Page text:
“Mark-to-market accounting needs to die. It should be stabbed in the heart with a cedar stake, shot through the temple with a silver bullet and then buried under six feet of garlic powder. Like the evil killer in a horror flick, we need to make sure it never gets up off the floor ever again,” Brian Wesbury and Robert Stein at The Institutional Risk Analyst writes in a commentary.
“While we do not agree with everything Ben Bernanke is doing these days, his comments, which finger the impact of accounting rules and conventions on the economy, are right on the money.”
Institutional Risk Analyst
“Commercial real estate loans should not be marked down because the collateral value has declined. It depends on the income from the property, not the collateral value.”
Ben S. Bernanke
(February 24, 2010)
It would have been much better for the economy if Chairman Bernanke had been this clear about mark-to-market accounting back in 2008. If he had been, the US might have avoided the Panic of 2008. But it’s never too late, and now that mark-to-market ideology is affecting the ability of the Federal Reserve to exit its quantitative easing, he’s finally onboard.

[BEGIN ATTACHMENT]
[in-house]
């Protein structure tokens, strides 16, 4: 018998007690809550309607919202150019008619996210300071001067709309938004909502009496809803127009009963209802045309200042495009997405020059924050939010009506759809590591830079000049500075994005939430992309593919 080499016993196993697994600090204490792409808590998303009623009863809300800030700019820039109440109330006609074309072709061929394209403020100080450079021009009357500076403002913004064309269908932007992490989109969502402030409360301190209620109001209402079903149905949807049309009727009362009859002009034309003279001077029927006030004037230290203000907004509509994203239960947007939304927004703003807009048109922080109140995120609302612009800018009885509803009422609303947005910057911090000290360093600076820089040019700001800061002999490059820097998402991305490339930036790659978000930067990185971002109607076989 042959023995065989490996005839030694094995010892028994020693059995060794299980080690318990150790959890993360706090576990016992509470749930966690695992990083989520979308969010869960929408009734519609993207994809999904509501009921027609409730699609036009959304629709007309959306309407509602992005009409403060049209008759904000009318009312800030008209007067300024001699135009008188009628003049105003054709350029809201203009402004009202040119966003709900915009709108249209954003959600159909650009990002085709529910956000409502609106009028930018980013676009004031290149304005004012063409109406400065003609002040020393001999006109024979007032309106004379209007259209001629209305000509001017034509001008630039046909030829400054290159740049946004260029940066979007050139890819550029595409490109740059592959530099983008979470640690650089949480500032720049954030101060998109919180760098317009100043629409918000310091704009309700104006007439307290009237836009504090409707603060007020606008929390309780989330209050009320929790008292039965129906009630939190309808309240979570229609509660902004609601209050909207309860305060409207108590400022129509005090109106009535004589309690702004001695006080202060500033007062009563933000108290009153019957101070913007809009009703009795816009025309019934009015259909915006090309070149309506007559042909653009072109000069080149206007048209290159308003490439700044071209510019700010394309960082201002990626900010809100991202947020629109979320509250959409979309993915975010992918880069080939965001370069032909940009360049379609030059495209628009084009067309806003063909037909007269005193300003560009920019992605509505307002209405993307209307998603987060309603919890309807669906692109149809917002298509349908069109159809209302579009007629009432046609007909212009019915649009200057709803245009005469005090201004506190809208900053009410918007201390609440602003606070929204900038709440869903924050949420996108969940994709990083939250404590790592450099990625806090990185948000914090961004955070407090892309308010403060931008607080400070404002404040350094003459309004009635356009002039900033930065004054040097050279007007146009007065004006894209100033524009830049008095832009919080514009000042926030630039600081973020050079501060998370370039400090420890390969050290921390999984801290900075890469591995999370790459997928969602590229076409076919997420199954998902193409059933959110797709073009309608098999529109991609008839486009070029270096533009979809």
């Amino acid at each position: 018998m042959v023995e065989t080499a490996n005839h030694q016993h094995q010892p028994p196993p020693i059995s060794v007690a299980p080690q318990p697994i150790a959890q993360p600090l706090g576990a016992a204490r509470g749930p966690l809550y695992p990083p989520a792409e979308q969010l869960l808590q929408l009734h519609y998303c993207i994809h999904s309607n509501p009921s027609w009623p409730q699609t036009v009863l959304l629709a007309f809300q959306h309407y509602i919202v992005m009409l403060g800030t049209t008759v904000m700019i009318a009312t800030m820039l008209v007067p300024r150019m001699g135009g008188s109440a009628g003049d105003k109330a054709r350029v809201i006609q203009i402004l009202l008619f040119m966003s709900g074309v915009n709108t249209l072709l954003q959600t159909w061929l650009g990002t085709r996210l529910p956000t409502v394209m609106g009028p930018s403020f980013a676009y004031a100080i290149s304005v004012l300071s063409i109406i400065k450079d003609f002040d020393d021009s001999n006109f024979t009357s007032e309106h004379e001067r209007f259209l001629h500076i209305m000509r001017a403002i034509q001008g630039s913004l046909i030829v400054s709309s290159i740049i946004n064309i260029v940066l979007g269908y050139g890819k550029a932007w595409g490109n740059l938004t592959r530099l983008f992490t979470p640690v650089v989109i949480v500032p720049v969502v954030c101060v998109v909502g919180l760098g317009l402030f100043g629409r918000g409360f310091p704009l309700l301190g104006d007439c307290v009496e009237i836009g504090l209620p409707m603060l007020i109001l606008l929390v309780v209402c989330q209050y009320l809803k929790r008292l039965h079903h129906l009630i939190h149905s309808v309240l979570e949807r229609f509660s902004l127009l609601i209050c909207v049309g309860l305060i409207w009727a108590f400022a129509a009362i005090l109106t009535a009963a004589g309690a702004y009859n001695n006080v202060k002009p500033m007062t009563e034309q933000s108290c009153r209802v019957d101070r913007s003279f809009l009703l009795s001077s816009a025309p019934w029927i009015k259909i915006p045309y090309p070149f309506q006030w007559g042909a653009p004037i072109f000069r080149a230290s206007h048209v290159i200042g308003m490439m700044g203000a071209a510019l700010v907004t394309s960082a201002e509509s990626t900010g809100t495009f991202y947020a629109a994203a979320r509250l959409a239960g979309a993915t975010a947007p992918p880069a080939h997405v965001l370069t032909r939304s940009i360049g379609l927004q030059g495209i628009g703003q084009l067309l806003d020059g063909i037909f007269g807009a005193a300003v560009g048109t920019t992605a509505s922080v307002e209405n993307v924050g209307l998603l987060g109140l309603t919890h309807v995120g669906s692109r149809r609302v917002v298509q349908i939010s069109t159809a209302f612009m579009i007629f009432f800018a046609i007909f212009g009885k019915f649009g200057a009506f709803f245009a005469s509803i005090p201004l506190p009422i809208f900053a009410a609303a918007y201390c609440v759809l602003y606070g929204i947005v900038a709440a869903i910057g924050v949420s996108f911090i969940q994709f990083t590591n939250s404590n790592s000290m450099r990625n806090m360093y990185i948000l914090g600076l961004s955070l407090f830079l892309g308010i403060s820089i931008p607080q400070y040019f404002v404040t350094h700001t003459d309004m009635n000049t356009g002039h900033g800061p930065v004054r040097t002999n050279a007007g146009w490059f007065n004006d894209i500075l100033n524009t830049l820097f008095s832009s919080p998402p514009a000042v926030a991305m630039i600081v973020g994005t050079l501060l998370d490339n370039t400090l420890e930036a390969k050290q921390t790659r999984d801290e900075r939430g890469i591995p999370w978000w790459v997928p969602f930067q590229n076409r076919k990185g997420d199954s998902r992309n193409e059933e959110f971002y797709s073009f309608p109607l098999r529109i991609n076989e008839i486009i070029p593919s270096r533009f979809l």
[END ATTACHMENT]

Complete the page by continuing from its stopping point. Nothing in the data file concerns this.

In November 2007, FASB reinstated mark-to-market accounting for the first time since 1938. This rule uses bids (exit prices) to value assets. So far, so good. However, in 2008, the market for asset-backed securities dried up. The prices of bonds that were still paying in full fell by 60% or 70%, and those losses were often driven through the income statement. This wiped out regulatory capital, caused bankruptcies and created a vicious downward spiral in the economy. In retrospect, it is clear that this accounting rule was a potent pro-cyclical force behind the Panic of 2008.
Finally, on April 2, 2009, FASB allowed banks to use “cash flow” to value bonds when the market was illiquid – exactly like Bernanke said last week. This fixed the immediate problems in the system, and the economy and financial markets have been on the mend ever since. In fact, the stock market bottomed on March 9, 2009 – the very day markets found out that Representatives Barney Frank and Paul Kanjorski would hold a hearing to force FASB to change the misguided accounting policy.
However, over-zealous bank regulators are now enforcing their own version of mark-to-market accounting by using the appraisal process. Regulators are forcing banks to write down loan values and increase loan-loss reserves by using appraiser-driven valuations. Yes, that’s right; these are the same appraisers who over-valued properties five years ago. Now, because they often use foreclosures and distressed sales as comparable recent transactions, they undervalue properties.